Android is also in a spot that must feel like a catch 22 for its maintainers : the platform has for very long had an approach where very little was irrevocably decided for you by Google. Which was great since it allowed to use whatever pattern works best for your usecase but also means that this freedom can be very intimidating for newcomers.
This has changed in the past 1 or 2 years from 2 different reasons :
- initiatives like jetpack provide an opinionated way of doing things on Android.
- we can't have nice things. Some APIs are progressively closed off. In some cases it is because of performances (since devs are too often not going to care a lot if they have a rogue foreground service siphoning the user battery as long as their feature works), security or privacy.
Looking at `createTableRows()`
Removing all the views before adding them again is extremely unidiomatic. As well as handling all your layouting in kotlin/java instead of xml.
A clean way to handle what op is doing would be first to define a ViewState : a model representing the UI. In itself, it is nothing fancy, just an immutable kotlin data class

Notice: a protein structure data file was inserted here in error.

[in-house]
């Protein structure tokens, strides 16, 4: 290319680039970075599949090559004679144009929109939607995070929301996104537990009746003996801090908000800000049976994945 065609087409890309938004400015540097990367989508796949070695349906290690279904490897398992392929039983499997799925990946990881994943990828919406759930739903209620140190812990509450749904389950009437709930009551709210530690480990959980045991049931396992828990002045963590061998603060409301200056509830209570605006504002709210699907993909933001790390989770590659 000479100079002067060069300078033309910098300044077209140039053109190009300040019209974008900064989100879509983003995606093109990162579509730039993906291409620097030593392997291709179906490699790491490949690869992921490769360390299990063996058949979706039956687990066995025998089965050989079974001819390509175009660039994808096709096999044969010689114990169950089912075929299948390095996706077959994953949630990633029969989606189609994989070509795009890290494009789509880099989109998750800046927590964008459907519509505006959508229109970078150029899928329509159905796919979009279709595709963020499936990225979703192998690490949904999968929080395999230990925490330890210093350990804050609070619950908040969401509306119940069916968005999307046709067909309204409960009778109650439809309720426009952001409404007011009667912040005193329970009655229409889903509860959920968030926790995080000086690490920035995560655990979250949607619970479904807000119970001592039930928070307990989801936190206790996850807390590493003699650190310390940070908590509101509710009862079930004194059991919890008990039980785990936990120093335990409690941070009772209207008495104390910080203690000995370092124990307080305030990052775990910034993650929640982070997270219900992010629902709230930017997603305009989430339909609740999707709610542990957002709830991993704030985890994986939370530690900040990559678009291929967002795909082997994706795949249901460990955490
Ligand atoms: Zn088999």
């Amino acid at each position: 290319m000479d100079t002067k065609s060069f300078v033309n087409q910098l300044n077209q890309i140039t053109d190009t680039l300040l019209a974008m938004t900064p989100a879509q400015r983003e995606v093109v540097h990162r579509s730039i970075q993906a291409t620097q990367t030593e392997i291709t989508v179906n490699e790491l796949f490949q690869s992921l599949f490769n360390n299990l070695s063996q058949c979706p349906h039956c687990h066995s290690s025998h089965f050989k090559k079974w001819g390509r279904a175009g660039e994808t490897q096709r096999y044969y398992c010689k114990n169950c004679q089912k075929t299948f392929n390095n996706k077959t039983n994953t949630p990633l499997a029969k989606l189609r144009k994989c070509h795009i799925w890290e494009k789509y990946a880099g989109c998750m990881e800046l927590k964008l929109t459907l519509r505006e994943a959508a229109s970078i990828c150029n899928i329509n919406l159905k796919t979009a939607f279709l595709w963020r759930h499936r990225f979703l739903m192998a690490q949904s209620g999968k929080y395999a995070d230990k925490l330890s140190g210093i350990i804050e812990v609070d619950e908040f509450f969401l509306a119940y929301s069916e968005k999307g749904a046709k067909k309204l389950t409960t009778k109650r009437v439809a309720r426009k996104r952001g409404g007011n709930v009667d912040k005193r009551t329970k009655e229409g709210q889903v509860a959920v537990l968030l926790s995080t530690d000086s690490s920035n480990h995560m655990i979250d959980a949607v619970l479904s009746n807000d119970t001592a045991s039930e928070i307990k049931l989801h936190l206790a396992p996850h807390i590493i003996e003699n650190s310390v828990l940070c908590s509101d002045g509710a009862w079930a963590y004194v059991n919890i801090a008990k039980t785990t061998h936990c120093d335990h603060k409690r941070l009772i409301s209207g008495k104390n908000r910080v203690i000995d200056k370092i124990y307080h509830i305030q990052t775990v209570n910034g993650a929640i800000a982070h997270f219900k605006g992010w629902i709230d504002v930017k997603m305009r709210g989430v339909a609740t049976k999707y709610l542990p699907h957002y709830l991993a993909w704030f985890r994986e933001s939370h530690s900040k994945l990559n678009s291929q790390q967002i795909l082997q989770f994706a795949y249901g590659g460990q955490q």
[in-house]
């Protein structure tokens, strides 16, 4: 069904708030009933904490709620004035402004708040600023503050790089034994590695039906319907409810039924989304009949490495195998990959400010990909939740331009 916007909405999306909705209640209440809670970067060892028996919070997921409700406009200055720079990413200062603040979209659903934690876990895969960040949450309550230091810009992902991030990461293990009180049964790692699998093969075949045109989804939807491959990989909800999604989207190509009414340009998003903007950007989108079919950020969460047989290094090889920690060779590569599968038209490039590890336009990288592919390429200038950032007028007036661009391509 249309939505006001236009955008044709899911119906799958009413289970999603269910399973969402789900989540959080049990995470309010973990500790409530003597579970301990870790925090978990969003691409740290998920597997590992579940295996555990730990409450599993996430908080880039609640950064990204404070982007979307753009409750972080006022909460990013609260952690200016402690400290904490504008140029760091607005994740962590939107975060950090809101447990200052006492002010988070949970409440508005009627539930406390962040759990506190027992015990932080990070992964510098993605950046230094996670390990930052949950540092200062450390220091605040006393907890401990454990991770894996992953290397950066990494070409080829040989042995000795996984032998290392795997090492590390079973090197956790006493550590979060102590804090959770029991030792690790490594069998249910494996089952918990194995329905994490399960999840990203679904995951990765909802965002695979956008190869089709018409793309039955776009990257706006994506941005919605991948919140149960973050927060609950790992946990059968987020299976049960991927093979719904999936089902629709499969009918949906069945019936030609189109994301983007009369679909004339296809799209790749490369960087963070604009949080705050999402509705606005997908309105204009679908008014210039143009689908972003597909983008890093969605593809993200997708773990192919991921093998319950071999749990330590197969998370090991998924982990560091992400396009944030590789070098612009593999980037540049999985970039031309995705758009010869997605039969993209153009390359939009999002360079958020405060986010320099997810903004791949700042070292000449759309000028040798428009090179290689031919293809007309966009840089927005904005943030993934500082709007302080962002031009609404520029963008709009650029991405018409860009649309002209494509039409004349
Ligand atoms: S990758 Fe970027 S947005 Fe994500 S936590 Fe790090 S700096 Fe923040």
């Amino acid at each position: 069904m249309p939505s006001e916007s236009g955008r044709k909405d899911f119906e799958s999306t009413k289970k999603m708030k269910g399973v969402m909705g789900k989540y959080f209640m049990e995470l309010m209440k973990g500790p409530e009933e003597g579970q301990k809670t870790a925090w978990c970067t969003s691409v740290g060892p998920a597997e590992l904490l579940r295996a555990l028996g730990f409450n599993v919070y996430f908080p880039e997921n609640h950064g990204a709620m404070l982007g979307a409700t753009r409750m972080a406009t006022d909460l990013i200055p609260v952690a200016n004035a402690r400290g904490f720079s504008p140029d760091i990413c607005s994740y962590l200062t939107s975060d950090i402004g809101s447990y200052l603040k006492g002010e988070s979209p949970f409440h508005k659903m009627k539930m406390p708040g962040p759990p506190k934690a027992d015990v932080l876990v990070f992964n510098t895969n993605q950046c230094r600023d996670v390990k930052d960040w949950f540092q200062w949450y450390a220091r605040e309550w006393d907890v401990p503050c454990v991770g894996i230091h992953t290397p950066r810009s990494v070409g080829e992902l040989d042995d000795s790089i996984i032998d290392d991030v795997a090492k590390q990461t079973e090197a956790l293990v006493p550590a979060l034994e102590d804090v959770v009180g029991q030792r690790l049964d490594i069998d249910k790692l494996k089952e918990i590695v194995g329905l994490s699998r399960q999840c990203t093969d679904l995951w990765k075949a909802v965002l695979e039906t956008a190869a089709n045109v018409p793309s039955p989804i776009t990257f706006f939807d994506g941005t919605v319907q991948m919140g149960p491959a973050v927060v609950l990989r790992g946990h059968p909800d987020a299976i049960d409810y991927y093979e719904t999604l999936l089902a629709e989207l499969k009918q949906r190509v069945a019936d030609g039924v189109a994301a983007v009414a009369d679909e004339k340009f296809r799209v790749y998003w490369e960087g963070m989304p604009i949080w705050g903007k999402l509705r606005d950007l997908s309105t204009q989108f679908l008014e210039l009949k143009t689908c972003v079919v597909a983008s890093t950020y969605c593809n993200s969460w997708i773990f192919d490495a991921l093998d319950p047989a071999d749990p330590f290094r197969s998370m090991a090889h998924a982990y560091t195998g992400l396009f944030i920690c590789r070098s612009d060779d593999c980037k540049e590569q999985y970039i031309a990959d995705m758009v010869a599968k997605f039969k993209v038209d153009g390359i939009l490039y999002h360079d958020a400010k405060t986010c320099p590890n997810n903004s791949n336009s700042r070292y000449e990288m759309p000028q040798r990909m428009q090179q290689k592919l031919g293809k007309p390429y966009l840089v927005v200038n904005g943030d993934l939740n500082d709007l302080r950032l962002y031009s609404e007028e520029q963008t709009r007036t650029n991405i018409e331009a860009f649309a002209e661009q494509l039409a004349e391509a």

looking something like this :
data class IngredientsModel(
val title : CharSequence, // "ingredients"
val ingredients : List<IngredientModel>
data class IngredientModel(
val name : CharSequence,
val text : CharSequence
next up would be to apply it to the UI
a simple method like bind (model:IngredientsModel) should be in charge of that.
Using a previously inflated xml layout for the whole screen
And a RecyclerView (abstraction similar to iOS UICollectionView ) to display the ingredients
tv1.setPadding(32, 6, 6, 6) -> padding applied manually instead of being done through a layout definition and moreover using raw pixel values instead of dp ones.